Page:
One of the intriguing features of the 7D is that it can be fine-tuned to match individual lenses. This feature is called AF (for Auto Focus) Microadjustment. Of course, the argument can be (and is) made that such adjustment should not be necessary; however, I’m glad that the 7D has this capability. It just makes sense to me that tolerance stack-up can become a problem as various lenses are matched to various cameras.
On the 7D, AF Microadjustment is made through the custom function menu (the next to last menu shown) as C. Fn III-5. The instructions for making this adjustment begin by stating that this adjustment is not normally required – a comforting thought. There are three basic settings: 0) Disable 1) Adjust all by same amount and 2) Adjust by lens. The default setting is Disable. Go a little deeper into that menu and there is an adjustment scale ranging from -20 to + 20; the default is 0. But how does one know the correct setting?
Basically, the AF Microadjustment is made by trial and error: Take a picture, check the focus, make an adjustment, take another picture, etc. The LensAlign devices are handy when making these adjustments.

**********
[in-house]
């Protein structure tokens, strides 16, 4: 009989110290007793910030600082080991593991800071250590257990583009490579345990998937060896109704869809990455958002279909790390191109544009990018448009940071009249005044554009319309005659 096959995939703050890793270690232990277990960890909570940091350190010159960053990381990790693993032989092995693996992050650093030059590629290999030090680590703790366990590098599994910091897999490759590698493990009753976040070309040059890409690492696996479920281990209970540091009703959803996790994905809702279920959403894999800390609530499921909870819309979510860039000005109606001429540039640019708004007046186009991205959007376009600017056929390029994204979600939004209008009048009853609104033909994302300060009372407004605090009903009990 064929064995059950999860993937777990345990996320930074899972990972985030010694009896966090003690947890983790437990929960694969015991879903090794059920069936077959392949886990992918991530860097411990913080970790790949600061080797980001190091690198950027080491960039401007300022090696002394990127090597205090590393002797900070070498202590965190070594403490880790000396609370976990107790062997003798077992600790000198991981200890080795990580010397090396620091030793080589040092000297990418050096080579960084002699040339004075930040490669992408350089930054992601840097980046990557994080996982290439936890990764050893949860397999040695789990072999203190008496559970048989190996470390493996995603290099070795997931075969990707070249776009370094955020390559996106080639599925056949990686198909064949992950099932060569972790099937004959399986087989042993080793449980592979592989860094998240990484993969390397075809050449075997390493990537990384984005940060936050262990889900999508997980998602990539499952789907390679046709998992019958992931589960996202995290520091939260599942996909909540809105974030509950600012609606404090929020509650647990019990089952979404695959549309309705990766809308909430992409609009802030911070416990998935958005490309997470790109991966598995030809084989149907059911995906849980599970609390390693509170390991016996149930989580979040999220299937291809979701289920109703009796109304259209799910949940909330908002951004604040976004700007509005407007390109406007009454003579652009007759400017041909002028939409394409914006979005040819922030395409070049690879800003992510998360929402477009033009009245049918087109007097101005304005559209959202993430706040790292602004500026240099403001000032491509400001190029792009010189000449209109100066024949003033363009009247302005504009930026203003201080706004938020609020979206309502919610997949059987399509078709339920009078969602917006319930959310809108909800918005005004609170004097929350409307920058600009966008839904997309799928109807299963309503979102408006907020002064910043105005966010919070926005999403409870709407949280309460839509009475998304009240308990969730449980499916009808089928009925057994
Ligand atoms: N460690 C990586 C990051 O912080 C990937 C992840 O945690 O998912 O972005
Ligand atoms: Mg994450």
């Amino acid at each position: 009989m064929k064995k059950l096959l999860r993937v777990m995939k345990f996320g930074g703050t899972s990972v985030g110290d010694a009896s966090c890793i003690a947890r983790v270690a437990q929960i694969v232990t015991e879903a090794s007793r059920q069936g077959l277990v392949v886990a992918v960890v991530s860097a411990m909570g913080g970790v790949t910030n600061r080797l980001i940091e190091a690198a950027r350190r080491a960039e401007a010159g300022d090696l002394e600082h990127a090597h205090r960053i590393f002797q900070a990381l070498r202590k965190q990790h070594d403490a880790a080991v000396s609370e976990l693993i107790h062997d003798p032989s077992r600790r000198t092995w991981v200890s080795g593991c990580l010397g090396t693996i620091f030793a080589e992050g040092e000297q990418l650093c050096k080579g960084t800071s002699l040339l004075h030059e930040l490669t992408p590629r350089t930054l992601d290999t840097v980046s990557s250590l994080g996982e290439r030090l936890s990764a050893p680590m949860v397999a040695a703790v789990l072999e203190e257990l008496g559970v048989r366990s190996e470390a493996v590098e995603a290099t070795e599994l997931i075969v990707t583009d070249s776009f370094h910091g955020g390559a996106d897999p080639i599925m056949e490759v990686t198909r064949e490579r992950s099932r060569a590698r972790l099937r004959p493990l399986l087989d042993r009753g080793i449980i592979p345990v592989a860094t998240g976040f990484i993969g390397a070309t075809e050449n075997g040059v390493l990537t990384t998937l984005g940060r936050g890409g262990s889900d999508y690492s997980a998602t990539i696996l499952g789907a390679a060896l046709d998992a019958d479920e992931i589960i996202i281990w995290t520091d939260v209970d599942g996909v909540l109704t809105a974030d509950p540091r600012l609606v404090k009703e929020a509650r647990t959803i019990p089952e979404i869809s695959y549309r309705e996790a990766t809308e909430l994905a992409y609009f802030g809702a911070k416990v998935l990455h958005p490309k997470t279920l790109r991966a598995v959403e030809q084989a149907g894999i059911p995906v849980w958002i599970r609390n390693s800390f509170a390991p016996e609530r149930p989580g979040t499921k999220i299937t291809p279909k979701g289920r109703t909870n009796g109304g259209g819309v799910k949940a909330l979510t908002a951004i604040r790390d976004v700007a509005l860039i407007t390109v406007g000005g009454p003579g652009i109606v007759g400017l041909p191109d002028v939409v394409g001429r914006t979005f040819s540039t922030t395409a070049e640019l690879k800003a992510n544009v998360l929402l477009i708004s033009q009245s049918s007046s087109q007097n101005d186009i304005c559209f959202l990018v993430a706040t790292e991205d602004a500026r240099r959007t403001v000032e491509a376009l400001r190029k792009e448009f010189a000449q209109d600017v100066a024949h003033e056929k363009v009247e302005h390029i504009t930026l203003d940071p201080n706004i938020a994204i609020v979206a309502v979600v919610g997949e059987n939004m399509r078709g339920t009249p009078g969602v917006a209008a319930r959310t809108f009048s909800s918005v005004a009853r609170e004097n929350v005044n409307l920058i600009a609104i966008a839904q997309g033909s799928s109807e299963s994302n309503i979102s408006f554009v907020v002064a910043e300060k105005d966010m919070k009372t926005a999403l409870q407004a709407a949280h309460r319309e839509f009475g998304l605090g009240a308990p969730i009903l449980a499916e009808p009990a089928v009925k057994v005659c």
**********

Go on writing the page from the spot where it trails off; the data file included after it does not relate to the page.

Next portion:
Along with my 7D, I bought the Canon 50mm f1.8 prime lens. This is an inexpensive lens that has a good reputation; however, I was very disappointed in my copy. I finally realized that it simply was not focusing properly. That’s when I bought the LensAlign Lite system shown above. In fact, the photo shown above is cropped from a shot made with the 50mm at f1.8. (The 50mm is still soft wide open but gets considerably better about f5.6 or so.)
There’s no point in my going through detailed instructions about LensAlign as instructions are readily available from the RawWorkflow site. Suffice it to say that the LensAlign Lite kit consists of a vertical target and an angled scale. After aligning the camera to the target using a mirror, the mirror is removed and a picture taken of the target using single point autofocus. As seen in the photo above, when focused on the target, my 50mm was actually focused in front of the target.
Instead of exactly following instructions, I simply ran the microadjustment range from -20 to + 20 while the camera was mounted on the tripod. I then examined the images on my computer screen using BreezeBrowser which conveniently displays the AF adjustment for each photo.
The photo below was made using the 50mm with a -10 AF adjustment.
and the image below was made with a setting of +20
Canon 18-55mm at 0
Canon 70-200mm at -5
Canon 100-400mm at 0
I’ve also tested a Canon 28-135mm but can’t quite find the happy place for the adjustment. I’ll probably keep it at 0 and continue to call it “soft”.